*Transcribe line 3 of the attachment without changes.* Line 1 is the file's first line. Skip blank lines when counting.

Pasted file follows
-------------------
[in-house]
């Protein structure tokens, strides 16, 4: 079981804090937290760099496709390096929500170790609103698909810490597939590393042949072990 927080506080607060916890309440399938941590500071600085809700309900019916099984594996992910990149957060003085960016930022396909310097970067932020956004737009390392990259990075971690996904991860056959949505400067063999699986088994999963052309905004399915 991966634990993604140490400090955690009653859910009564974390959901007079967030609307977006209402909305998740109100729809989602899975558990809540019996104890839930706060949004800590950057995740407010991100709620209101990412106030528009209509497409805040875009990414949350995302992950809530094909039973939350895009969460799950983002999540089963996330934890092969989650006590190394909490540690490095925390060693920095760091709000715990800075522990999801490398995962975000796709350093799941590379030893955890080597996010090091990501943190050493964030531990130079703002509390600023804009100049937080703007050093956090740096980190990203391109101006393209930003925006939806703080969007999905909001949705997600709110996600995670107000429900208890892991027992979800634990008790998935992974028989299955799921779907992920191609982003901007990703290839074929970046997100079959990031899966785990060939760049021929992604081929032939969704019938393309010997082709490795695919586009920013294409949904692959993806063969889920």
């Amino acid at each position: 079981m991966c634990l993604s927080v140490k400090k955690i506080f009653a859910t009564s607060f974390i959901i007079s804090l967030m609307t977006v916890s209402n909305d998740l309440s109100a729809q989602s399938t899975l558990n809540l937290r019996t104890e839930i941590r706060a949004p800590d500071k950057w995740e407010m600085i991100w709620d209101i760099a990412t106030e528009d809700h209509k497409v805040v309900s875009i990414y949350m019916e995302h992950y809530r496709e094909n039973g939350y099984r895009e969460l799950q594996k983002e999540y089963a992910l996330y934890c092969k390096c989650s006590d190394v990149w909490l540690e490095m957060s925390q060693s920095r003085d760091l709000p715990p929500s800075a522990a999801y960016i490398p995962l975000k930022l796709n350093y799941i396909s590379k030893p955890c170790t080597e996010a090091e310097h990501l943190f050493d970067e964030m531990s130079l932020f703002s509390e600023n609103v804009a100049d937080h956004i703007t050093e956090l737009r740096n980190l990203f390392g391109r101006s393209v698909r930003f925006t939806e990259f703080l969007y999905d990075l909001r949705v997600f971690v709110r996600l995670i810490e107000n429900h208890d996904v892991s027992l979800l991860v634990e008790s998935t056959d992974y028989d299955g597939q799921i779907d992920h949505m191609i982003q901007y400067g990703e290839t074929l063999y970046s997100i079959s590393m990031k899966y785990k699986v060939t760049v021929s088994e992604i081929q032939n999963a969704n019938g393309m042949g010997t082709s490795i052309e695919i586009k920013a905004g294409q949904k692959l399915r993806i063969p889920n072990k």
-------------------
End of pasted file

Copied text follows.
């Amino acid at each position: 079981m991966c634990l993604s927080v140490k400090k955690i506080f009653a859910t009564s607060f974390i959901i007079s804090l967030m609307t977006v916890s209402n909305d998740l309440s109100a729809q989602s399938t899975l558990n809540l937290r019996t104890e839930i941590r706060a949004p800590d500071k950057w995740e407010m600085i991100w709620d209101i760099a990412t106030e528009d809700h209509k497409v805040v309900s875009i990414y949350m019916e995302h992950y809530r496709e094909n039973g939350y099984r895009e969460l799950q594996k983002e999540y089963a992910l996330y934890c092969k390096c989650s006590d190394v990149w909490l540690e490095m957060s925390q060693s920095r003085d760091l709000p715990p929500s800075a522990a999801y960016i490398p995962l975000k930022l796709n350093y799941i396909s590379k030893p955890c170790t080597e996010a090091e310097h990501l943190f050493d970067e964030m531990s130079l932020f703002s509390e600023n609103v804009a100049d937080h956004i703007t050093e956090l737009r740096n980190l990203f390392g391109r101006s393209v698909r930003f925006t939806e990259f703080l969007y999905d990075l909001r949705v997600f971690v709110r996600l995670i810490e107000n429900h208890d996904v892991s027992l979800l991860v634990e008790s998935t056959d992974y028989d299955g597939q799921i779907d992920h949505m191609i982003q901007y400067g990703e290839t074929l063999y970046s997100i079959s590393m990031k899966y785990k699986v060939t760049v021929s088994e992604i081929q032939n999963a969704n019938g393309m042949g010997t082709s490795i052309e695919i586009k920013a905004g294409q949904k692959l399915r993806i063969p889920n072990k």